Actor Antonio Sabato Jr. can sympathize with Sarah Sanders.
The Republican congressional candidate thinks it was “unfortunate” that the White House press secretary was asked to leave a Virginia restaurant because she works for President Trump. But he admitted he has had his share of being mistreated as well.
“She’s a lovely lady and it’s disgusting,” Sabato told The New York Post on Sunday, “And I know more than anybody else because I’ve been through it and I’m still going through it.”
Sabato spoke about being “blacklisted” like Hollywood stars suspected of being communists in the 1940s and ’50s during an appearance at a Virginia Women for Trump event at the Trump International Hotel in Washington, D.C.
— Tony Shaffer (@T_S_P_O_O_K_Y) June 24, 2018
“When I went to Cleveland and spoke for our president, as I came back, my agent, my managers were all gone. I had jobs lined up, they were all gone,” he said.
Sabatao, who is running for a congressional seat in Ventura County, California, spoke along with actor Scott Baio at the 2016 Republican National Convention in Cleveland, Ohio. The treatment of Sanders by the owner of the Red Hen in Lexington asking the White House press secretary to leave was something Sabato could relate to.
“I have the same treatment,” he said.
So shameful and wrong,sorry to hear about this.
You have class and integrity, keep up the great work!
— Antonio Sabáto Jr ?? (@AntonioSabatoJr) June 24, 2018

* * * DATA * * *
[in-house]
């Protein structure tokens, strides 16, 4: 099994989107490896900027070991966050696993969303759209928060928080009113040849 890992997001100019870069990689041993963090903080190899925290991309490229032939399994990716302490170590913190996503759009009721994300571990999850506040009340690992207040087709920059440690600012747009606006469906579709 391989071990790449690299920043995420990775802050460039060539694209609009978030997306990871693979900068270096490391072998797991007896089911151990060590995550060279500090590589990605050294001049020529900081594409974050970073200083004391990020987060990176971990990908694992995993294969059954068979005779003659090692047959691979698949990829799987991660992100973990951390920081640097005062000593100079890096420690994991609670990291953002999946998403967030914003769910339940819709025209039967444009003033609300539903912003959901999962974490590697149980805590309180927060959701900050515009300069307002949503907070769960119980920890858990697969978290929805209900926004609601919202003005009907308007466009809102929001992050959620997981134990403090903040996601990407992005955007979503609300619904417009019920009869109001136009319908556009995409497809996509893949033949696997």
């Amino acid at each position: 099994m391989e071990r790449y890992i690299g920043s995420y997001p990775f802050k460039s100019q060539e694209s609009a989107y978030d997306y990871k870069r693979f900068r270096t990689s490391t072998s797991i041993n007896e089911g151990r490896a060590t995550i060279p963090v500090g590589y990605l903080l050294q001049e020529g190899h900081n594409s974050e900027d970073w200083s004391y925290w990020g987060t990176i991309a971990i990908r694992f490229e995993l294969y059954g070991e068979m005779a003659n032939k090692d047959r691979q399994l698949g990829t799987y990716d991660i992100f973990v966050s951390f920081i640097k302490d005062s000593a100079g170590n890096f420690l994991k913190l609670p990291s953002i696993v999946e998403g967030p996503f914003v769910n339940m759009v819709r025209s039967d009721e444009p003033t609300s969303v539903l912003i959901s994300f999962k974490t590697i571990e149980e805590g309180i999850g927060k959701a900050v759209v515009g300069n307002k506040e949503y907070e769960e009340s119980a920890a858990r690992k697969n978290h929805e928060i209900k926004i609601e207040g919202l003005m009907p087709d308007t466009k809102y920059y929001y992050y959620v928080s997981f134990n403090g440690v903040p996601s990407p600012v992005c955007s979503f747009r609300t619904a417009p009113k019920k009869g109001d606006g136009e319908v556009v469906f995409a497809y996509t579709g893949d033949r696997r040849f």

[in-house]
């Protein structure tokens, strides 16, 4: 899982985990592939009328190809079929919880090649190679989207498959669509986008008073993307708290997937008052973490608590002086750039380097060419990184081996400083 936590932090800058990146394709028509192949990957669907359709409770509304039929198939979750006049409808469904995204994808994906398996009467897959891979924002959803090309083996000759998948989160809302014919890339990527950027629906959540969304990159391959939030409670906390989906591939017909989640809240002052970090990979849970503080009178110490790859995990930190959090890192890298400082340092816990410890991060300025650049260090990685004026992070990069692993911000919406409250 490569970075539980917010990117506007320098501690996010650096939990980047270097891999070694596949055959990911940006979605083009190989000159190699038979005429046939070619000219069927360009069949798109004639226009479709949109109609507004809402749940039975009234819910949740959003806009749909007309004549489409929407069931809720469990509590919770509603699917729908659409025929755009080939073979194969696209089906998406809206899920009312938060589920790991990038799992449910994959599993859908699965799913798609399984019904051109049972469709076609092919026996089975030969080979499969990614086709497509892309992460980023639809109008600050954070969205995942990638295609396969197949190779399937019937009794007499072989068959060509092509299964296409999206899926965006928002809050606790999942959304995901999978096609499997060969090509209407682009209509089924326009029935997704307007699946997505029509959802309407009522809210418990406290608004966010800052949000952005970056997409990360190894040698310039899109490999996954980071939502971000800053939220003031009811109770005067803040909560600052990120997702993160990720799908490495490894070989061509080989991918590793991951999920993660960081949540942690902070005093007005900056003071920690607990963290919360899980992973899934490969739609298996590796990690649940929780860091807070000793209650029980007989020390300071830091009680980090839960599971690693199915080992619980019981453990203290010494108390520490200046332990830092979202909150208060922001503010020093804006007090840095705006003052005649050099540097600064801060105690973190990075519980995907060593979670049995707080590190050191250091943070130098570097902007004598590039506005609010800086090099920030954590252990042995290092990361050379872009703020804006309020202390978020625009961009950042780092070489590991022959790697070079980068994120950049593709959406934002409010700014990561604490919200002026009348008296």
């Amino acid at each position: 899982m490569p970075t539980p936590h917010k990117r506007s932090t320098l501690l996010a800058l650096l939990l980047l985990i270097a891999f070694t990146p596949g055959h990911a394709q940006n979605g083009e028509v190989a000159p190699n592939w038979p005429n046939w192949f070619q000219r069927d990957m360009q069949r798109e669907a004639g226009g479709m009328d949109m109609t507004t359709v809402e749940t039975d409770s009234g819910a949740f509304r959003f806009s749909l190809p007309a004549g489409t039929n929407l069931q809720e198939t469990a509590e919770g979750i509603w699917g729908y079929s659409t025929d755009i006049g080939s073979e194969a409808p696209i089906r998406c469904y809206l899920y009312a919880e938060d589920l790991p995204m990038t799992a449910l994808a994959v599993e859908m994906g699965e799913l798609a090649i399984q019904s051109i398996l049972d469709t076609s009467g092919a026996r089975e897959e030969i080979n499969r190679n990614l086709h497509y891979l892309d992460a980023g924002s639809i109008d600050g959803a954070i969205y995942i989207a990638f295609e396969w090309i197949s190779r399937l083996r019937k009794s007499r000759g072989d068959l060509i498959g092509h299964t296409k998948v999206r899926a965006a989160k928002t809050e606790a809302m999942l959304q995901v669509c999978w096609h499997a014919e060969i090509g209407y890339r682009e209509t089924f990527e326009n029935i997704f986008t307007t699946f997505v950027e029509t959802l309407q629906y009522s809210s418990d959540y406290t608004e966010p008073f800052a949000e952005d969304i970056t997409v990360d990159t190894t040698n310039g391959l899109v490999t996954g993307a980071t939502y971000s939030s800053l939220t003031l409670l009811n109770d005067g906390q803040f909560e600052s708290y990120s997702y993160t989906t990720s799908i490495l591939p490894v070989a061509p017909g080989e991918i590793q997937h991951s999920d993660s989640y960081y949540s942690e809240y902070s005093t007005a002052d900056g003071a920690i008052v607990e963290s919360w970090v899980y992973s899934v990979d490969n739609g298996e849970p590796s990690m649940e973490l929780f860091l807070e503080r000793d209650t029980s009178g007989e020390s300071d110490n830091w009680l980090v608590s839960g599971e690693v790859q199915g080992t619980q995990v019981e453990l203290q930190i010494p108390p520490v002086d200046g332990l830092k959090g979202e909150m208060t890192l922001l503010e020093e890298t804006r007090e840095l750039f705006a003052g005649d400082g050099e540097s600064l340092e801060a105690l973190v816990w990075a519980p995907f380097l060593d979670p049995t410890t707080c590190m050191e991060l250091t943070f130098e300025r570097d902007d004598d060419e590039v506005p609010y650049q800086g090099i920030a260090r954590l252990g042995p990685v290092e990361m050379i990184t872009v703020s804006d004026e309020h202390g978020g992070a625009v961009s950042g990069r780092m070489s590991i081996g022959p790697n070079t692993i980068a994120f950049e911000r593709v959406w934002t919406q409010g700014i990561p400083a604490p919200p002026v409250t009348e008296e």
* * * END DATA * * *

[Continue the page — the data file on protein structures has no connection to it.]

“For me, from when I came back from Cleveland, that was it,” he told The Post, “That woke me up. It was communism all over again. You know, they’re not allowing us to speak our minds, to express how we love this country and it’s unfortunate.”
Fellow conservative actor James Woods noted the 1950’s “red scare” in a tweet linking to an op-ed in The Federalist calling for the U.S. to get a “divorce” as the nation is “hopelessly divided.”
#Hollywood is a microcosm of the rage, bigotry, and deprivation of rights discussed here. After the 1950’s “red scare” California passed a law against political blacklisting. Hard to believe the industry that fought for that law now breaks it regularly. https://t.co/NvWBWyOulw
— James Woods (@RealJamesWoods) June 25, 2018
“Hard to believe the industry that fought for that law now breaks it regularly,” Woods tweeted.
There are “many people” in liberal California who support the president, Sabato noted, but they keep that support under the radar.
“I know them very well and they’re very scared and they care about their paycheck and they care about working in TV shows and movies and they don’t want to jeopardize that and I totally understand that,” he said.
Woods again echoed Sabato’s claims while responding to a complimentary tweet thanking him for “taking a stand” and inspiring “little actors to express our beliefs even if it’s not PC.”
Be careful. The #liberals in casting offices literally check who you follow on #Twitter. They will blacklist you in a heartbeat. I appreciate your words immensely, but I don’t want you to lose your livelihood. They are sick, vicious people. https://t.co/ga3AfLnN14
— James Woods (@RealJamesWoods) June 23, 2018
“Be careful,” Woods wrote, warning of blacklisting by casting offices. “They are sick, vicious people.”
Sabato came in second in the primary, moving ahead to the general election for the California congressional seat. Democrat opponent Julia Brownley had more than double Sabato’s support, according to The Post.
Thank you Ventura county for believing in me. Now it’s on to the General election in November.
Let’s win for America !! ??
Thank you ?
— Antonio Sabáto Jr ?? (@AntonioSabatoJr) June 6, 2018
“This seat in my county is a winnable seat, guys,” the optimistic actor told the crowd at Sunday’s event. “And we’re going to win it. We’re coming together.”